,

Tackling inequality in active travel

The recent UK government budget cut for active travel in England comes as a massive blow, with a reported two-thirds reduction for walking, wheeling and cycling infrastructure. This u-turn undermines its own goals to increase the numbers of people walking and cycling, remove cars from the roads, reduce carbon emissions, and cut congestion. 

In an open letter to the Government, organisations called for the cuts to be reversed. They stated that, “People walking, wheeling and cycling took 14.6 million cars off the road in 2021. This saved 2.5 million tonnes of greenhouse gas emissions, prevented 138,000 serious long-term health conditions and avoided more than 29,000 early deaths.” 

What the UK government fails to recognise is that active travel is critical for many families and individuals who can’t afford a private car or public transport. It offers the freedom to access amenities and be present in the outdoors, supporting physical activity and mental wellbeing. Many people are already facing numerous obstacles to active travel, particularly for people with limited mobility and chronic health conditions.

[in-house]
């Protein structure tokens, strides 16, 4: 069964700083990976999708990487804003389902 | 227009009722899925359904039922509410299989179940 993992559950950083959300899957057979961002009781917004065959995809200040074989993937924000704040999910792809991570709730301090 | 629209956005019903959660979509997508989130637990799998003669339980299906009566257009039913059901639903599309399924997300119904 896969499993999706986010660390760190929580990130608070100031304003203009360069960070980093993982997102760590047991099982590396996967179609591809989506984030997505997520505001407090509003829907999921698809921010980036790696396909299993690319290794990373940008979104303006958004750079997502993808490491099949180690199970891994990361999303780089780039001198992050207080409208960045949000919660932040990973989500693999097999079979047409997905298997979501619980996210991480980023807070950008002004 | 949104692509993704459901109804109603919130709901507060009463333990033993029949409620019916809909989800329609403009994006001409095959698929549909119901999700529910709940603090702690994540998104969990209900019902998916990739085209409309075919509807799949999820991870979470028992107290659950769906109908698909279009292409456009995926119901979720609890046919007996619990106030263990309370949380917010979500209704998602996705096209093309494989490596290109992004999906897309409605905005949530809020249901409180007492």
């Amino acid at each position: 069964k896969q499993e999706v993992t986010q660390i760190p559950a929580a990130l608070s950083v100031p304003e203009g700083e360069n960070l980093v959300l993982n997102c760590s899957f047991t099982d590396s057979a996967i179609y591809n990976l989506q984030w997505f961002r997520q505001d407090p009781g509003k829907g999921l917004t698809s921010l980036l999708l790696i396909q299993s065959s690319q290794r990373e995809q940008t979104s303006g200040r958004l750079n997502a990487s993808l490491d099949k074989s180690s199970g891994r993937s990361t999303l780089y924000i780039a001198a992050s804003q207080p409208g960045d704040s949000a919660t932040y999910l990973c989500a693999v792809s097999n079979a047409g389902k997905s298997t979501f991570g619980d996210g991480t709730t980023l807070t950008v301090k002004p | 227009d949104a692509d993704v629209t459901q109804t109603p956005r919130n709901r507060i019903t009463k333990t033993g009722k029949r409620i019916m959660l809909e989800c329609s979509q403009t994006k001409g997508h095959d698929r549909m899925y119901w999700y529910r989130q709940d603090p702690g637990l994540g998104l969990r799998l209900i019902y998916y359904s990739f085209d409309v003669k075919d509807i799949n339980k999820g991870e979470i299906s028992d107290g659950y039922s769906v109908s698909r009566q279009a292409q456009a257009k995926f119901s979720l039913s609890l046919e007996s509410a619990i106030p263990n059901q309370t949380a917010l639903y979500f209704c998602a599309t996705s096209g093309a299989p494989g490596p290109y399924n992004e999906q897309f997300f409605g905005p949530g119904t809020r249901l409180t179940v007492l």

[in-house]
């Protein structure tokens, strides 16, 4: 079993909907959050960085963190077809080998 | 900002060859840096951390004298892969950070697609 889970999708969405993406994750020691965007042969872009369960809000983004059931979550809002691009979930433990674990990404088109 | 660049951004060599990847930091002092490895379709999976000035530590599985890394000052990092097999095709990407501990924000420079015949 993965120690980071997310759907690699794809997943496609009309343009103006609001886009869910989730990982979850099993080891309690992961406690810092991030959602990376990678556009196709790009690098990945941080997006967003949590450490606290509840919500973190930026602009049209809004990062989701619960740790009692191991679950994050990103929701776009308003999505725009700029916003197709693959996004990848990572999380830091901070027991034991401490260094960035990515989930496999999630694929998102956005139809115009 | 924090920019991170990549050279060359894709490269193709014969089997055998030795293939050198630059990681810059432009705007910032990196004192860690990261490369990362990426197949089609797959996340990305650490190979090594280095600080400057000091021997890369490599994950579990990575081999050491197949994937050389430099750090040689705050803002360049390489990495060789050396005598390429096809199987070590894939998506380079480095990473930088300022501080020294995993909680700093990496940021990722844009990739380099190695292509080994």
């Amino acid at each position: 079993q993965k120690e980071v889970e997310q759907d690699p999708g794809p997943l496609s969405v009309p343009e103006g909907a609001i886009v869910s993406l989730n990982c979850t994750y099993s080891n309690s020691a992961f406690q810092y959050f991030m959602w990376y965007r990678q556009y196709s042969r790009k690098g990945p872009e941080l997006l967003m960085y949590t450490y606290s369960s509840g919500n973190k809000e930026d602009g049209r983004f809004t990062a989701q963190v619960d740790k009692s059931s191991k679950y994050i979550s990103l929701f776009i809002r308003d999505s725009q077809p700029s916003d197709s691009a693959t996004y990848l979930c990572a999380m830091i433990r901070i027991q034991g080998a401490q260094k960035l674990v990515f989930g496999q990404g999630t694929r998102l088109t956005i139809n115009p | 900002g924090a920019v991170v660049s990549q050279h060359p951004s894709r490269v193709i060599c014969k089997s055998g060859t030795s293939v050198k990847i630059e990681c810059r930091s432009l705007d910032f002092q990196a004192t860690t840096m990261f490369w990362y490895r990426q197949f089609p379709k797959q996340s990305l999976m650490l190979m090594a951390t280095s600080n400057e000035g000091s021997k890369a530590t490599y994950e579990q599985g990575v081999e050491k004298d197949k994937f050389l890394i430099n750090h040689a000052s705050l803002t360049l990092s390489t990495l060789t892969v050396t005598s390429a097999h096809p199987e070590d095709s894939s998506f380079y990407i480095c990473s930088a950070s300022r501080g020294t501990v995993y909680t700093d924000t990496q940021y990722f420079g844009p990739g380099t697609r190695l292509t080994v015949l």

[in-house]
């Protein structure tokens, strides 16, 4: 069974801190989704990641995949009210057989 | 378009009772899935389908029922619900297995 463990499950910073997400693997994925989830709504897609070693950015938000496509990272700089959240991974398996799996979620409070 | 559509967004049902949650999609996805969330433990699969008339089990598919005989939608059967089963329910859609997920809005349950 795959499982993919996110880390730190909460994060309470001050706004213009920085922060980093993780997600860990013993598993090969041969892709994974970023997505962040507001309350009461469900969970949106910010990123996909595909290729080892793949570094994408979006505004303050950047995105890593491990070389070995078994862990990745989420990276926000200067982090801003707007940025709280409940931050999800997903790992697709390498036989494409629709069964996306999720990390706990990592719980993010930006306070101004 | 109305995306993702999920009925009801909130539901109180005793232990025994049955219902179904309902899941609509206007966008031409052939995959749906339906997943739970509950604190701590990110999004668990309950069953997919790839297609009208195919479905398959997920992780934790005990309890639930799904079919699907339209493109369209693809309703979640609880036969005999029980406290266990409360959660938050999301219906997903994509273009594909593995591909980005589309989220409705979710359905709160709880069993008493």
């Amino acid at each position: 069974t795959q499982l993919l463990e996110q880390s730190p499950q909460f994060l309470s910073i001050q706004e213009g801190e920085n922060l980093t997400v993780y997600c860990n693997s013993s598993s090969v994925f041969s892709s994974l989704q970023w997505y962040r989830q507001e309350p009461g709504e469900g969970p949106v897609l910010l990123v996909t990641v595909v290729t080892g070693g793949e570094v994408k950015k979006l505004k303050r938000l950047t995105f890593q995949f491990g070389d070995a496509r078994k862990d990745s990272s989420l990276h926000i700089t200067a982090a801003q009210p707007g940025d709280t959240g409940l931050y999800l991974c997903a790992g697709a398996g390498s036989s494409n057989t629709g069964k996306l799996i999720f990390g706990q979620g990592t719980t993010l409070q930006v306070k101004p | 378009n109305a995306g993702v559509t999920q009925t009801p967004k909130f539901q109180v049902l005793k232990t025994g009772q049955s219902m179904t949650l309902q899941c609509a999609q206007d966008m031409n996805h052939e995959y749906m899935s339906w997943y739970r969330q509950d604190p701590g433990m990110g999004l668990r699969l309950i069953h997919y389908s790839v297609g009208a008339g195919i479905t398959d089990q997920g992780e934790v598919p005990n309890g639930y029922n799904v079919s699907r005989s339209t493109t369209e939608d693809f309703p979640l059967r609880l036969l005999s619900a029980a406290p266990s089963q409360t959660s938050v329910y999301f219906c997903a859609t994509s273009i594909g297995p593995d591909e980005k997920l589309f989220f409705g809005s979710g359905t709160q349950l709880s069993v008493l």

These cuts just make matters worse. In this article, we look at the inequality that already exists in active travel; these alone make it imperative that the budget cut should be reversed. It’s only by removing obstacles towards inclusive active travel that more people can reap the benefits and that governments can tackle some of the bigger issues it faces.

Barriers to active travel 

Given that disability in the EU stands at 1 in 4 adults (or 87m individuals), accessibility should be at the forefront of all transport development. However, this is rarely the case with inadequate infrastructure including uneven footpaths, poor bike and wheeling routes, and few resting places. Further barriers surround public transportation that’s either inaccessible, unavailable at certain times or isn’t interconnected with active travel routes, making it difficult to rely on these modes.